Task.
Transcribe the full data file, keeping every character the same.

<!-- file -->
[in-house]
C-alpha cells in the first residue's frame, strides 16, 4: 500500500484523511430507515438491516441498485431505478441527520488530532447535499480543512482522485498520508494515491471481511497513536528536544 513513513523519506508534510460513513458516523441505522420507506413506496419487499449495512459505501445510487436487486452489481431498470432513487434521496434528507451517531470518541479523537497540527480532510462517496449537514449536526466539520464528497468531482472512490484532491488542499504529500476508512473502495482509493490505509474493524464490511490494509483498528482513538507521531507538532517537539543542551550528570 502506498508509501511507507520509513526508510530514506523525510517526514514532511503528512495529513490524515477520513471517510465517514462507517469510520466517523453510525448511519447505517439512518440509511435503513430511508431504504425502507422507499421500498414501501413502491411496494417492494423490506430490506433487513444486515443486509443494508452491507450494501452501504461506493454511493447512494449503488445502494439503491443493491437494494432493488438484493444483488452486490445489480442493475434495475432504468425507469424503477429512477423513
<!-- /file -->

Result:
[in-house]
C-alpha cells in the first residue's frame, strides 16, 4: 500500500484523511430507515438491516441498485431505478441527520488530532447535499480543512482522485498520508494515491471481511497513536528536544 513513513523519506508534510460513513458516523441505522420507506413506496419487499449495512459505501445510487436487486452489481431498470432513487434521496434528507451517531470518541479523537497540527480532510462517496449537514449536526466539520464528497468531482472512490484532491488542499504529500476508512473502495482509493490505509474493524464490511490494509483498528482513538507521531507538532517537539543542551550528570 502506498508509501511507507520509513526508510530514506523525510517526514514532511503528512495529513490524515477520513471517510465517514462507517469510520466517523453510525448511519447505517439512518440509511435503513430511508431504504425502507422507499421500498414501501413502491411496494417492494423490506430490506433487513444486515443486509443494508452491507450494501452501504461506493454511493447512494449503488445502494439503491443493491437494494432493488438484493444483488452486490445489480442493475434495475432504468425507469424503477429512477423513